Man Sues Airline Because of Obese Man Seated Next to Him

  • jeepguySD

    Posts: 651

    Jul 30, 2015 3:44 PM GMT
    While this case might not change anything, I think anyone who has suffered through a flight with an obese person in the seat next to you can probably sympathize with the lawsuit. On more than one flight I have had to contort myself to avoid contact with an extremely fat person seated next to me who spilled onto my seat. On one flight the woman next to me was so fat, and spilled so far onto my seat, that we could not put down the armrest between us -- I was irate by the end of the flight.

    I hate flying on commercial airlines!

    http://www.cnn.com/2015/07/30/travel/etihad-airline-obese-passenger/index.html
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    Jul 30, 2015 3:54 PM GMT
    I hope he wins the lawsuit. People who are large enough to spill into a second seat should pay for a second seat.
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    Jul 30, 2015 4:17 PM GMT
    paulflexes saidI hope he wins the lawsuit. People who are large enough to spill into a second seat should pay for a second seat.

    Agree. If someone needs a seat belt extender, then they should pay for a second seat. Airlines might offer discounts just as they do for companion travel. I wonder if there could even be a safety issue that the FAA might weigh in on, if you pardon the pun.
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    Jul 30, 2015 7:14 PM GMT
    Next time you have a very fat person next to you, pull up the arm rest between you and go get a flight attendant and tell them that you can't sit in your seat because of the fat person.

    I didn't even have to do that; I went to the aisle my seat was in and saw that I wouldn't be able to sit there and got the flight attendant and they bumped me to the next flight and gave me a voucher for $300. I was going to my brother's who lives outside of Las Vegas so there were flights every hour.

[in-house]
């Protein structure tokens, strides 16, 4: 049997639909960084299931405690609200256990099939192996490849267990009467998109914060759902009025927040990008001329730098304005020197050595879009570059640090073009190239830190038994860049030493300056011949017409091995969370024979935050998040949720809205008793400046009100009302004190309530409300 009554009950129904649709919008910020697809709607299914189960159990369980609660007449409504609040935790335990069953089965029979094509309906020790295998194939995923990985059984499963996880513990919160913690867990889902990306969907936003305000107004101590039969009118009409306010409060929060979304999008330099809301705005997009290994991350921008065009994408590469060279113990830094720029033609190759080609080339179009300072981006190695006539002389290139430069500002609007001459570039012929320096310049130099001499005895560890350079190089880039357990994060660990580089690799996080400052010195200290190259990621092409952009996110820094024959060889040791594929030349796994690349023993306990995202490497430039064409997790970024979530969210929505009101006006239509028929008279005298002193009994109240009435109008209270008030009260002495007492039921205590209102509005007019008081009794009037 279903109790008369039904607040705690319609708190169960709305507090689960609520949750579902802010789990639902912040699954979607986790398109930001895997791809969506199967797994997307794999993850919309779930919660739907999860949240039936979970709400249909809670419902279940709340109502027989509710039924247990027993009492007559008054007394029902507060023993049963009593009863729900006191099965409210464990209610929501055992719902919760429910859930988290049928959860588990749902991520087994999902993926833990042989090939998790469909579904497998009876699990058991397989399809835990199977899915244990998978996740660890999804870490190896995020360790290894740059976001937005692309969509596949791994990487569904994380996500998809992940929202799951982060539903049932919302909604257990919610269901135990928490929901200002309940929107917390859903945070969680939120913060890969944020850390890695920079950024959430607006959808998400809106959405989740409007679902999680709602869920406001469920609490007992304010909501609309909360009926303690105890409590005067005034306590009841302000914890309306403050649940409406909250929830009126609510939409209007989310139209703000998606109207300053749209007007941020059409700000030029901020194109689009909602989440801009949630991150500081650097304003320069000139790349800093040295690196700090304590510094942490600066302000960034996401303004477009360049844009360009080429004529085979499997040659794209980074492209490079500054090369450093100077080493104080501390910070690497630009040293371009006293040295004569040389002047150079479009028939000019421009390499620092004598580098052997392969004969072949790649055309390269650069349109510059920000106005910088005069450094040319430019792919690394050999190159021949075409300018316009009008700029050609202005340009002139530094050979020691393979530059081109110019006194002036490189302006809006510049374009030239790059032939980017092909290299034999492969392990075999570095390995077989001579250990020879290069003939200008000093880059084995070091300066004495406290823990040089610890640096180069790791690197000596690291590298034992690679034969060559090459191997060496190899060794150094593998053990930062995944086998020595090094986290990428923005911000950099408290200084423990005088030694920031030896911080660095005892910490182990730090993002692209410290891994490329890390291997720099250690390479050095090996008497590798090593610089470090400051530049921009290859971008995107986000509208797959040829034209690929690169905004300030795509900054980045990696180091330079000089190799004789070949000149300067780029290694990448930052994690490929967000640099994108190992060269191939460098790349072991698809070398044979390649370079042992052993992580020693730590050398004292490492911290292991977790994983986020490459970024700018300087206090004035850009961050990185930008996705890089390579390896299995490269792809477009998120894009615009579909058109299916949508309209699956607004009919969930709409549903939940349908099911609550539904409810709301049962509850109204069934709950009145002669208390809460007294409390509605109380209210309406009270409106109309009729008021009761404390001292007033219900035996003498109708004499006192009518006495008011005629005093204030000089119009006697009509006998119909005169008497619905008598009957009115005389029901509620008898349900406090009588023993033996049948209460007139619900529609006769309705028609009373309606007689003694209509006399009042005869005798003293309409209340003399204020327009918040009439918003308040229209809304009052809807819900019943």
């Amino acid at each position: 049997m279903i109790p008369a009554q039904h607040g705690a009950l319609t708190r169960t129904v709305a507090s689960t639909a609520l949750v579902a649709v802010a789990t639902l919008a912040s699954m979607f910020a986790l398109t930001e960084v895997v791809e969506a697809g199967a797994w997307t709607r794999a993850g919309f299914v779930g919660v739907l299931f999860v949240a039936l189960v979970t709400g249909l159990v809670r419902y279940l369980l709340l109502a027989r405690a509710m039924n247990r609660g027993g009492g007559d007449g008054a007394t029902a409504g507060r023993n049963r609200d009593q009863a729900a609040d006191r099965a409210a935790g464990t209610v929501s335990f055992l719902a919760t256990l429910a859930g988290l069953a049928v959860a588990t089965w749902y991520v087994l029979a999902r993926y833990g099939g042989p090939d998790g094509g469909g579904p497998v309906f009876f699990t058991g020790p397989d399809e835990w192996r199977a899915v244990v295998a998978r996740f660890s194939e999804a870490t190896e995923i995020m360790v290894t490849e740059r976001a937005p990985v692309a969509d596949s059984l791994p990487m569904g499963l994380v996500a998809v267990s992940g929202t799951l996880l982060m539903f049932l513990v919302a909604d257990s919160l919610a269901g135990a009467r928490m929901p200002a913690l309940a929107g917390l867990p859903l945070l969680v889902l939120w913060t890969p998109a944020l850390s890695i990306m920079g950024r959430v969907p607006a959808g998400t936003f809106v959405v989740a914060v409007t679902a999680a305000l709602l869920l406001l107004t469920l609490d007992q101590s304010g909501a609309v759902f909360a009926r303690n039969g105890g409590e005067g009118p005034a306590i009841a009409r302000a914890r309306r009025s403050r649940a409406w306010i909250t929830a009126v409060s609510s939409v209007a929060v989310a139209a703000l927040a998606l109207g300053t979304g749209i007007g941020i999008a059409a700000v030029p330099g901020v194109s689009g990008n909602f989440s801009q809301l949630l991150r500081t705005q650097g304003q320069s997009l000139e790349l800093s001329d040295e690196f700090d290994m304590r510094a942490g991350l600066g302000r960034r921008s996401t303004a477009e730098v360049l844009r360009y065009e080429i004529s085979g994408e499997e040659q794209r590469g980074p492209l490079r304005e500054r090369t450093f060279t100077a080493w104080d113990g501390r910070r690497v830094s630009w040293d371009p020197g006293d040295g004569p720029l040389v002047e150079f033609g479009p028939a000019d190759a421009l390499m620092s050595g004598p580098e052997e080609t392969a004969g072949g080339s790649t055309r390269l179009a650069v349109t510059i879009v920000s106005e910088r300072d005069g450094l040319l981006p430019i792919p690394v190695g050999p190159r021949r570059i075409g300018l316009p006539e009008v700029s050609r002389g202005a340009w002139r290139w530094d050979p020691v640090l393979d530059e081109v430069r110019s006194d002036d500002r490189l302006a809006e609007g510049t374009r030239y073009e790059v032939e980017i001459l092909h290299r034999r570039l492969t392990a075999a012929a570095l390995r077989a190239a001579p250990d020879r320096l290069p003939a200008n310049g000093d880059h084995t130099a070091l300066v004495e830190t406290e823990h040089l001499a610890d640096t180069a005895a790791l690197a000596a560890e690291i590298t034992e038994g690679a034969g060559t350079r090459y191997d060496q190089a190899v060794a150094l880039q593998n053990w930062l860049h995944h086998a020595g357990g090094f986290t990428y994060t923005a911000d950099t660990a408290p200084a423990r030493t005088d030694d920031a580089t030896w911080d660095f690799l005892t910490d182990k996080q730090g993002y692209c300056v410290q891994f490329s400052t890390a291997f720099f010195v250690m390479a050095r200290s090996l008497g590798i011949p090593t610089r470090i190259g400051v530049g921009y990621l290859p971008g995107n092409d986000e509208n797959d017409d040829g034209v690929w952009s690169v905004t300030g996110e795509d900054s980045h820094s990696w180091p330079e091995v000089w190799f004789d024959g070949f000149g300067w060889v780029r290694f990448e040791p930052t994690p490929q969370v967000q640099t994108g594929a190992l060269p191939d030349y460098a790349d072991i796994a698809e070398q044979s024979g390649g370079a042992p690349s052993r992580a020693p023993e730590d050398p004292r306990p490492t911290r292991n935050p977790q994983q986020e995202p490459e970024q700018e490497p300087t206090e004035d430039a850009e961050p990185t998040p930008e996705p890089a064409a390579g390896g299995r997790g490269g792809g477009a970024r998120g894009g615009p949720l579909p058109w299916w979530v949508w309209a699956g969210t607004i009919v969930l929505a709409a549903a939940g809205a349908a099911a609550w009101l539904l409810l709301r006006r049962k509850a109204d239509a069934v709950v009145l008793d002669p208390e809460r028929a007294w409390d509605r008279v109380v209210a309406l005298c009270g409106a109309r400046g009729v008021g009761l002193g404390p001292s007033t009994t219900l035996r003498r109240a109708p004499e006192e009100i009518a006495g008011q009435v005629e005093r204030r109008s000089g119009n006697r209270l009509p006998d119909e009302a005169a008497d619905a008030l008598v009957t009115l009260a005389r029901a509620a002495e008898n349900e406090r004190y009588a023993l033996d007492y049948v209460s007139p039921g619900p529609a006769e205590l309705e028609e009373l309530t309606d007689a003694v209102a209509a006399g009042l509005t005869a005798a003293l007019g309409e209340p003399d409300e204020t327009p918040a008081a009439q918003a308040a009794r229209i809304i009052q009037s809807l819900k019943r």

Or they'll move you to another seat if there's one open; who knows, you might even get moved up to business or first class.
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    Jul 30, 2015 10:45 PM GMT
    I hope this person wins this lawsuit against an airline. These corporate giants only care about their bottom line. They have purposely redesigned cabin configurations to maximize the amount of passengers boarded, not for the comfort of any passenger, unless you have money and can afford their first class seating. Now to make everyone even more uncomfortable, the size of your carry on is set to get smaller. Soon, much like rides at a amusement park, passengers will have to meet "ride requirements" for height, width and weight, only for one simple reason, maximizing profit margins! FLYING TODAY SUCKS! icon_rolleyes.gif


    Flying Coach Is the New Hell: How Airlines Engineer You Out of Room
    http://www.thedailybeast.com/articles/2014/11/25/flying-coach-is-the-new-hell-how-airlines-engineer-you-out-of-room.html

    The rears of planes are becoming hell with smaller, harder seats to jam as many passengers in as possible. Meanwhile, first class has never been more opulent.

    Airlines could shrink carry-on bag size
    http://money.cnn.com/2015/06/10/news/airlines-baggage-size-iata/

    People flying on American or Delta Air Lines (DAL) would need bags roughly 20% smaller
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    Jul 30, 2015 10:52 PM GMT
    Sorry, this is what we are, to the airline industry, there is nothing here to indicate comfort of any kind icon_mad.gif


    150609141847-profit-per-passenger-new-78

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    Jul 31, 2015 12:41 AM GMT
    socalfitness said
    paulflexes saidI hope he wins the lawsuit. People who are large enough to spill into a second seat should pay for a second seat.

    Agree. If someone needs a seat belt extender, then they should pay for a second seat. Airlines might offer discounts just as they do for companion travel. I wonder if there could even be a safety issue that the FAA might weigh in on, if you pardon the pun.
    There already is a safety issue. The aircraft weight and "balance" (center of gravity) is calculated by an average body weight, varying only by gender. As more and more people become obese, these numbers become increasingly incorrect.

    However, as with most "potential" hazards, nobody will do anything until a plane crashes due to incorrect weight and/or center of gravity calculations.
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    Jul 31, 2015 1:15 AM GMT
    paulflexes said
    socalfitness said
    paulflexes saidI hope he wins the lawsuit. People who are large enough to spill into a second seat should pay for a second seat.

    Agree. If someone needs a seat belt extender, then they should pay for a second seat. Airlines might offer discounts just as they do for companion travel. I wonder if there could even be a safety issue that the FAA might weigh in on, if you pardon the pun.